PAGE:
As the battle over replacing the collapsing Obamacare intensifies, Sen. Jim Inhofe, R-Okla., is urging conservative leadership in Congress to give the GOP-proposed American Health Care act a chance before the opportunity to repeal and replace the Democrats’ system is gone.
The bill needs a simple majority, 218 votes, to be approved in the House.
No Democrats are expected to support the measure in its current form, while conservatives in the House and the Senate are blasting House Speaker Paul Ryan’s replacement plan as “Obamacare Lite.”
Ryan can afford to lose no more than 21 Republicans.
Members of the House Freedom Caucus, a group of some of the most fiscally conservative representatives, assert that the legislation doesn’t go far enough in gutting Obamacare and vehemently oppose provisions such as the refundable tax credits.
Moderate Republicans, meanwhile, are deeply wary of the proposed changes to Medicaid.
Inhofe is warning the House Freedom Caucus not to let the perfect be the enemy of good and to give the legislation, which can be amended, a chance.
“I’ve told my friends on the Freedom Caucus in the House – I’ve said: ‘You guys, this is a work in progress, that we’re starting out. We are starting out with things that are good and need to be done. But, it’s not the way that you want it … But you don’t want to put yourself in that trap,'” Inhofe said. “We want to compare it with what we have in Obamacare.”
Inhoffe said that while the measure needs to be tweaked and amended, it’s a breath of fresh air compared to Obama’s Affordable Health Care Act, which was forced on the nation in his first term without a single Republican vote. If the GOP leadership’s bill passes in the House, conservatives in the Senate will have the opportunity to mark it up with more conservative policy.
“This plan that they have – they have repealed the mandates in the Obama taxes, changed the regulations – sent them back to the states, they’ve had pre-existing conditions and many other things. So, it may not be everything that everyone wants, but it’s better than what we have today,” he said.
But he said it needs to move through the House and then on to the Senate, “so that all these people who are complaining about it can hand over their amendments.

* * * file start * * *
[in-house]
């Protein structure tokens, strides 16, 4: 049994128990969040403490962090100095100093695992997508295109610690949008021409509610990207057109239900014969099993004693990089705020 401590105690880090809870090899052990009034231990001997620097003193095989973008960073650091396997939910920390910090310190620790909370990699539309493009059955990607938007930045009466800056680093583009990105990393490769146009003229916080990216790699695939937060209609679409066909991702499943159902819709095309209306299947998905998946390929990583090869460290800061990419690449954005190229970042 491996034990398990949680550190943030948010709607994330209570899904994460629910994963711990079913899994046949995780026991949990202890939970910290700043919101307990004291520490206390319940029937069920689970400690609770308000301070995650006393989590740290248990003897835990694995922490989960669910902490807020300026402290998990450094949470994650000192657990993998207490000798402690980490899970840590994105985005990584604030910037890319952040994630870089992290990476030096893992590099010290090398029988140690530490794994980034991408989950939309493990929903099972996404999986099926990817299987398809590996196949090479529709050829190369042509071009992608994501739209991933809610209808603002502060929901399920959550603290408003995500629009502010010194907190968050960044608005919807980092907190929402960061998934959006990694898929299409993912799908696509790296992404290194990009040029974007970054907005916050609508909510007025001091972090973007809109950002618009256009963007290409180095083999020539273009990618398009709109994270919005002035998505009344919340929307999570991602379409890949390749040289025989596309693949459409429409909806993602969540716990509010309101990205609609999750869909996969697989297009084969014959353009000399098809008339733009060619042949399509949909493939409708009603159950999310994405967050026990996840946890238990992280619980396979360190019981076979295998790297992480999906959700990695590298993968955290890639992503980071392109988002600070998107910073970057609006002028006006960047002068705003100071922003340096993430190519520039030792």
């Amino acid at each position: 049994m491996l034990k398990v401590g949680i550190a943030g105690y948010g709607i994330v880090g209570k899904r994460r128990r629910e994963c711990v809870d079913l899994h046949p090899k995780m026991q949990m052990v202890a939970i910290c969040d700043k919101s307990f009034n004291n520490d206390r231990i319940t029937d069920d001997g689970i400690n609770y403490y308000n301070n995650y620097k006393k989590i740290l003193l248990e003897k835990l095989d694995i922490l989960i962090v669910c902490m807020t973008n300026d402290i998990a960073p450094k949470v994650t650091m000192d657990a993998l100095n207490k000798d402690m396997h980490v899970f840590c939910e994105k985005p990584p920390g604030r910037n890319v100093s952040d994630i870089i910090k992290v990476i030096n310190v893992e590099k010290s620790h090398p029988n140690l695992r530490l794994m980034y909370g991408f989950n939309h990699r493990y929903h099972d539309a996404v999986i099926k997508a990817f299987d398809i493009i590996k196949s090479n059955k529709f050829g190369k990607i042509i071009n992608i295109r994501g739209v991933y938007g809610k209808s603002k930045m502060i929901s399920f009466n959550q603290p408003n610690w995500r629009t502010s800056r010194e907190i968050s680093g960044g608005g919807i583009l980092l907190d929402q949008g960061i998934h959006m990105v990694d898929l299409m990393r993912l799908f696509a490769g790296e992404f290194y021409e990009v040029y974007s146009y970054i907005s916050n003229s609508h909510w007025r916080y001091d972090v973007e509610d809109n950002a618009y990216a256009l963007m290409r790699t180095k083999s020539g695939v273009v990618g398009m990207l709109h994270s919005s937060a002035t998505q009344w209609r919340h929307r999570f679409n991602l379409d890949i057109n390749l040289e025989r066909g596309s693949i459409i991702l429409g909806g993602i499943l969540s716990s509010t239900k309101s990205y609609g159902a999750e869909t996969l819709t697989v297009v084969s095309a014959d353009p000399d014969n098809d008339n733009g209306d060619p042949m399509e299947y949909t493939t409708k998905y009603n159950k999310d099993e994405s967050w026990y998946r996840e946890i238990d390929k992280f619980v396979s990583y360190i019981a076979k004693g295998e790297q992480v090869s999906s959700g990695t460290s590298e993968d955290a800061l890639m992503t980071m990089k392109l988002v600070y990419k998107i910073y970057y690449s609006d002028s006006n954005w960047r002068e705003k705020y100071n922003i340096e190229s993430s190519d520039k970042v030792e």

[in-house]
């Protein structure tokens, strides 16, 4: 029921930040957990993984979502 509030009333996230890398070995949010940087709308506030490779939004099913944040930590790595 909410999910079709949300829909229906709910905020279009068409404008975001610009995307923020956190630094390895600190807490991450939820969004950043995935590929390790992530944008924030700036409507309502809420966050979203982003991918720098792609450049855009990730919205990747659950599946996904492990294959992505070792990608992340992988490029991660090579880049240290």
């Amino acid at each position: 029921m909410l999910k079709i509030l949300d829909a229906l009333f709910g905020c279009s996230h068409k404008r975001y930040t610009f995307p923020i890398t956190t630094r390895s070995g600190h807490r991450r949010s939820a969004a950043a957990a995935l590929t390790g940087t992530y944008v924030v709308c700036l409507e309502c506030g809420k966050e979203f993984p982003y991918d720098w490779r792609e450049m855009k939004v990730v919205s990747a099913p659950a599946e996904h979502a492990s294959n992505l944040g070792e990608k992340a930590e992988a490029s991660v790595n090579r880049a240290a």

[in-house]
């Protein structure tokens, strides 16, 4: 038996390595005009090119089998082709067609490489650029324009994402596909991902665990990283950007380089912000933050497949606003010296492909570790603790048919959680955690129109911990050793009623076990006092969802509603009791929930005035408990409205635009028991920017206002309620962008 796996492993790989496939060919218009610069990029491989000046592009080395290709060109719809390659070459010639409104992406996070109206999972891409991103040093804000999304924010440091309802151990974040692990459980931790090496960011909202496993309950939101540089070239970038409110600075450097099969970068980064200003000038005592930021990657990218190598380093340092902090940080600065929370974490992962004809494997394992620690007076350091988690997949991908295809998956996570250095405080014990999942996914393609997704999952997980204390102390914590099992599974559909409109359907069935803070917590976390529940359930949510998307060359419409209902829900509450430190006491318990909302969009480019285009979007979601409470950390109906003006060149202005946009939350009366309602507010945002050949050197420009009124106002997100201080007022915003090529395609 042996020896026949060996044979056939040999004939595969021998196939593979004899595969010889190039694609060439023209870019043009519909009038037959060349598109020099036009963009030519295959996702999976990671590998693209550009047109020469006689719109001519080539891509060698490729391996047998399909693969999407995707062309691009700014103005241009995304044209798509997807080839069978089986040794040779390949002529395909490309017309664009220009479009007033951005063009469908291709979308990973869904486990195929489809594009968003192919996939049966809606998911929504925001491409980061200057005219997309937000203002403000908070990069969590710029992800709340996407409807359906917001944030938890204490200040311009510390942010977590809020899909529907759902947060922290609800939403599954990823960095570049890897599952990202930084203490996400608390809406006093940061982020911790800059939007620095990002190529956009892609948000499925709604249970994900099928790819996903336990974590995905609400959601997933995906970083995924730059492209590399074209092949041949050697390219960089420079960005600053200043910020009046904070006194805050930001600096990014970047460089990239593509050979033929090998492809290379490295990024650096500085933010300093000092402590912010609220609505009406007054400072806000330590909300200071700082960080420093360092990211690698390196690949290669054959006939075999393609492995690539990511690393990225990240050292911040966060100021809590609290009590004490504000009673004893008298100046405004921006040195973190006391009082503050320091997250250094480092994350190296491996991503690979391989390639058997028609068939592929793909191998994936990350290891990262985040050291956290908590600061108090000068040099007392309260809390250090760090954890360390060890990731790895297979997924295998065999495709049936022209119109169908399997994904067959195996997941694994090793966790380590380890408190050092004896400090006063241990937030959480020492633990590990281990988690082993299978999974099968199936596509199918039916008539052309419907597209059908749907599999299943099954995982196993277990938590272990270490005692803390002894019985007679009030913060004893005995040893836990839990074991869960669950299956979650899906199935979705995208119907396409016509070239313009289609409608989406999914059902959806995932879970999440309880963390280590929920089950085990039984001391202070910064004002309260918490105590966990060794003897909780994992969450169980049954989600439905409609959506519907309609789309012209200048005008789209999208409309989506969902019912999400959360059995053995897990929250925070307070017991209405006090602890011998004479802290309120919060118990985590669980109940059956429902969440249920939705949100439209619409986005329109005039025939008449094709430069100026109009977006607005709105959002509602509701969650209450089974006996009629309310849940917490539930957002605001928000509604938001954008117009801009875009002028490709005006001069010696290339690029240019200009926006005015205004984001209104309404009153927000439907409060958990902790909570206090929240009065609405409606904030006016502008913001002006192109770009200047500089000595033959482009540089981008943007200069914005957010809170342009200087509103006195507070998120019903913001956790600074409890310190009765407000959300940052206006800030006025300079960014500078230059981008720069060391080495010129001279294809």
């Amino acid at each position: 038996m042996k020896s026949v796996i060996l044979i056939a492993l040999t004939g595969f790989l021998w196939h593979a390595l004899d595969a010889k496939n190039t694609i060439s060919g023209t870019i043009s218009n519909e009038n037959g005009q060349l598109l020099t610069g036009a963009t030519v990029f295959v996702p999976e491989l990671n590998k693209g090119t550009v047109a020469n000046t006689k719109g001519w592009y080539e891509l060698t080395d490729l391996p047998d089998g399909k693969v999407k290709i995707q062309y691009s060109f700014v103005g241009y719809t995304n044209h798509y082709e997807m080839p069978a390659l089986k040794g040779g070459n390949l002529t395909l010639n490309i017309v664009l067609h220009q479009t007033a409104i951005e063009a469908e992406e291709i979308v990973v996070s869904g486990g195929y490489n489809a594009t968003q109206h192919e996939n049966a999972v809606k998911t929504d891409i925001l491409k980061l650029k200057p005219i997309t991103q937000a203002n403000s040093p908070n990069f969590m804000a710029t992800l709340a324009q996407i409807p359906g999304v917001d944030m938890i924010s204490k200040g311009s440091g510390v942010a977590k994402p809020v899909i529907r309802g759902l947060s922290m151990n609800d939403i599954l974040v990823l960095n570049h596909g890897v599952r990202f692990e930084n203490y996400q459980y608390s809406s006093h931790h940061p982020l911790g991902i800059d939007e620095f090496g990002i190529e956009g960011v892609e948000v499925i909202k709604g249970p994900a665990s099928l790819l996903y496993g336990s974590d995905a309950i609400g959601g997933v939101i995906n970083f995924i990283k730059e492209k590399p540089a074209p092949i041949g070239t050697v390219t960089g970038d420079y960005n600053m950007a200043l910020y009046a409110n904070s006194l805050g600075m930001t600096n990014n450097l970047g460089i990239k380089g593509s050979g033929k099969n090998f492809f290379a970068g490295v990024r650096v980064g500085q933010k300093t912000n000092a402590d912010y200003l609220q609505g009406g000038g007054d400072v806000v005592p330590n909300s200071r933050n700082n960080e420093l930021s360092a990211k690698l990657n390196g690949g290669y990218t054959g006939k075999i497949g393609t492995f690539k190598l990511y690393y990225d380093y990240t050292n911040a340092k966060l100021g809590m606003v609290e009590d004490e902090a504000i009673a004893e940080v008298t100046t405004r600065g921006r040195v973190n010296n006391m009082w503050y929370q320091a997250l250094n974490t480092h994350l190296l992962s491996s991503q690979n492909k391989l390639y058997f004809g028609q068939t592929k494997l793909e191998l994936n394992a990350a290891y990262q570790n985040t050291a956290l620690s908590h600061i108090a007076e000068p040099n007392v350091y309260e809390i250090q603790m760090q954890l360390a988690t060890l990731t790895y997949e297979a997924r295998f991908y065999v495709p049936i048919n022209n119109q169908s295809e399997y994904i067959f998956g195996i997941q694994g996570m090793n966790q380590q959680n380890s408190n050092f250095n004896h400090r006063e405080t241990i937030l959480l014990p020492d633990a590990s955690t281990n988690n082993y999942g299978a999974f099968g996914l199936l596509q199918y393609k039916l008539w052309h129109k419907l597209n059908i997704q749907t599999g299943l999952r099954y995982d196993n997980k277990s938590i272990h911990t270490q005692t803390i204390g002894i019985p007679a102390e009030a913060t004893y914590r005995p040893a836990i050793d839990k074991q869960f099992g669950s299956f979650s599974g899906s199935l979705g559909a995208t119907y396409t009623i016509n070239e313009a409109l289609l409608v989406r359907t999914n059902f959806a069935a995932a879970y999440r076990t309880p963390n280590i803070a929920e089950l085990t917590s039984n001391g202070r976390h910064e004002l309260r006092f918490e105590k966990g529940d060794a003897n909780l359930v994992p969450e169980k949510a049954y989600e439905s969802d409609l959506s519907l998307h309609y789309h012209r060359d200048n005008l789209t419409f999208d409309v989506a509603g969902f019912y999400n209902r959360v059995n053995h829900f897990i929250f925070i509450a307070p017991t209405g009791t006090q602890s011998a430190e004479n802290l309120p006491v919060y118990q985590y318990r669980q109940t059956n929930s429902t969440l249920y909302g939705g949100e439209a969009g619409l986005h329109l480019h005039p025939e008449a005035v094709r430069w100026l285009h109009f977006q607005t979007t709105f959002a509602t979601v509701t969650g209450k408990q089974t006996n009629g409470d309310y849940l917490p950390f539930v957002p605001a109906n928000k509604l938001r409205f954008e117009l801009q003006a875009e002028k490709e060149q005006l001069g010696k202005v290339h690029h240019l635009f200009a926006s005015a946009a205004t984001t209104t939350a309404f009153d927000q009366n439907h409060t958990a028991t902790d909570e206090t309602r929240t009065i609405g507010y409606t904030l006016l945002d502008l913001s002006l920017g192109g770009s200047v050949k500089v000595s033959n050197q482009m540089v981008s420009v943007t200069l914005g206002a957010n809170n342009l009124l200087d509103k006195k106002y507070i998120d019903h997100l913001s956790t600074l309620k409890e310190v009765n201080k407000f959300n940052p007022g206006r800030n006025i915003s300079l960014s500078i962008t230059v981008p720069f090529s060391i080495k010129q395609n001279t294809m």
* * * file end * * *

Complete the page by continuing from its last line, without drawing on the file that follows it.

Inhofe said there will be “an open amendment process that won’t even resemble what is there today.”
“I would just suggest, take a deep breath and let’s wait to go through the process – the process has worked in the past, and if the process had been used on Obamacare we wouldn’t have the problems that we have because by their own admission we weren’t able to find out what was in it until it was already voted and passed, and that was eight years ago,” he said. “So, it’s not going to even resemble what it is now and let’s wait and see what the product is.”
Sen. Rand Paul Paul, R-Ky., calls the bill “Obamacare Lite” and has emerged as a chief antagonist to Ryan and congressional leadership as they attempt to work through a plan to repeal and replace Obamacare.
Paul has repeatedly accused Ryan of working to deliberately mislead President Trump into thinking he has more support for the bill than he has, claiming last week that Ryan is trying to “pull wool over the president’s eyes.”
“I don’t think it makes any sense and I think he’s trying to pull the wool over the eyes of the president. I think when I’ve spoken with President Trump, I think he agrees with me that we should repeal and replace, but I don’t think he’s stuck on that they have to be in the same bill necessarily,” Paul told Breitbart News.
“Paul Ryan, I think, is selling it to the White House and telling the White House, ‘Oh, it’s a piece of cake, it’s a done deal.’ And I don’t think that’s an accurate depiction of things. I think from the very beginning combining repeal and replace in one bill makes it very hard because we have different ideas on replace.”
The Kentucky senator doubled down on his accusations against Ryan in an interview Thursday with CNN.
“I think that Paul Ryan’s selling him a bill of goods that he didn’t explain to the president, and the grassroots doesn’t want what Paul Ryan is selling,” Paul told CNN’s Jake Tapper.
Inhofe blasted Paul for his controversial claims against the House speaker, arguing that his provocative statement is an attention-seeking ploy. If Paul is sincerely wants to replace Obamacare, Inhofe argued, he should stop provoking the House to vote against the AHCA.
“I know it gets a lot of attention when you make statements like that – but that is not the bill that we are going to be considering. It’s going to have to go through the process,” he said. “If you want to leave it like it is, and don’t change Obamacare, then Rand Paul is probably doing the right thing, because it’s not going to change.
“I would invite Rand Paul to line up his amendments and when it comes over to the Senate try to change everything he doesn’t like about it – that’s the legislative process and that’s how we can come up with a good product,” he added.
Ryan shot back at Paul on Wednesday, arguing that the Kentucky is “insulting President Trump” by implying he is naïve enough to be misled.
“Frankly I think that is kind of an insulting remark to the president, as if he doesn’t know what he’s doing,” Ryan said in a Wednesday interview on CNN’s “The Lead with Jake Tapper.” “I find that kind of puzzling, number one. Number two, this plan the one we’re passing, it’s the one we ran on all of 2016, it’s based on [a bill] which was seen as the conservative gold standard.”